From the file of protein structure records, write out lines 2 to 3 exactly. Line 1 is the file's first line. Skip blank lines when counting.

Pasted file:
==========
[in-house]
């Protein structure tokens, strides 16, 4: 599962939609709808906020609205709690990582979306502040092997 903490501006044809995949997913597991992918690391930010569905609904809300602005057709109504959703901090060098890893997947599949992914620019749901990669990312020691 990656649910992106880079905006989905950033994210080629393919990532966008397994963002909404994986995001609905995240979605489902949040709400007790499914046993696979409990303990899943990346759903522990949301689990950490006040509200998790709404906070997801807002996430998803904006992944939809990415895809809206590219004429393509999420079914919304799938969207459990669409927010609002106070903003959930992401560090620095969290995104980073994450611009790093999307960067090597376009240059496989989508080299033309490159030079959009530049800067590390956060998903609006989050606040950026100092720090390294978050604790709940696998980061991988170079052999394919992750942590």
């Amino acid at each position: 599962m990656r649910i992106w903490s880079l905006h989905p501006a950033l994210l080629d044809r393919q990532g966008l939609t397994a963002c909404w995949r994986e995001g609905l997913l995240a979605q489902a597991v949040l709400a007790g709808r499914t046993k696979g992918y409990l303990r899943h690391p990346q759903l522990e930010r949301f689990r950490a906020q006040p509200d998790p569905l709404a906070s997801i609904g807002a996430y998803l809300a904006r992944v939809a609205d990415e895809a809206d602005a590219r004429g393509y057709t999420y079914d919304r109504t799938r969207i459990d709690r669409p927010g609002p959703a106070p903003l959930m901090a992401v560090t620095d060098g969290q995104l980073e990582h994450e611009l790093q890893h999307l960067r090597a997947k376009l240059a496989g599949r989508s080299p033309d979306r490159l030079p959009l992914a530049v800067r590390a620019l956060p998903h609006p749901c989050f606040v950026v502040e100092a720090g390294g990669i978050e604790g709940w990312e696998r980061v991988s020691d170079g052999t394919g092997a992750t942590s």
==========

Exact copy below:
């Protein structure tokens, strides 16, 4: 599962939609709808906020609205709690990582979306502040092997 903490501006044809995949997913597991992918690391930010569905609904809300602005057709109504959703901090060098890893997947599949992914620019749901990669990312020691 990656649910992106880079905006989905950033994210080629393919990532966008397994963002909404994986995001609905995240979605489902949040709400007790499914046993696979409990303990899943990346759903522990949301689990950490006040509200998790709404906070997801807002996430998803904006992944939809990415895809809206590219004429393509999420079914919304799938969207459990669409927010609002106070903003959930992401560090620095969290995104980073994450611009790093999307960067090597376009240059496989989508080299033309490159030079959009530049800067590390956060998903609006989050606040950026100092720090390294978050604790709940696998980061991988170079052999394919992750942590």
């Amino acid at each position: 599962m990656r649910i992106w903490s880079l905006h989905p501006a950033l994210l080629d044809r393919q990532g966008l939609t397994a963002c909404w995949r994986e995001g609905l997913l995240a979605q489902a597991v949040l709400a007790g709808r499914t046993k696979g992918y409990l303990r899943h690391p990346q759903l522990e930010r949301f689990r950490a906020q006040p509200d998790p569905l709404a906070s997801i609904g807002a996430y998803l809300a904006r992944v939809a609205d990415e895809a809206d602005a590219r004429g393509y057709t999420y079914d919304r109504t799938r969207i459990d709690r669409p927010g609002p959703a106070p903003l959930m901090a992401v560090t620095d060098g969290q995104l980073e990582h994450e611009l790093q890893h999307l960067r090597a997947k376009l240059a496989g599949r989508s080299p033309d979306r490159l030079p959009l992914a530049v800067r590390a620019l956060p998903h609006p749901c989050f606040v950026v502040e100092a720090g390294g990669i978050e604790g709940w990312e696998r980061v991988s020691d170079g052999t394919g092997a992750t942590s």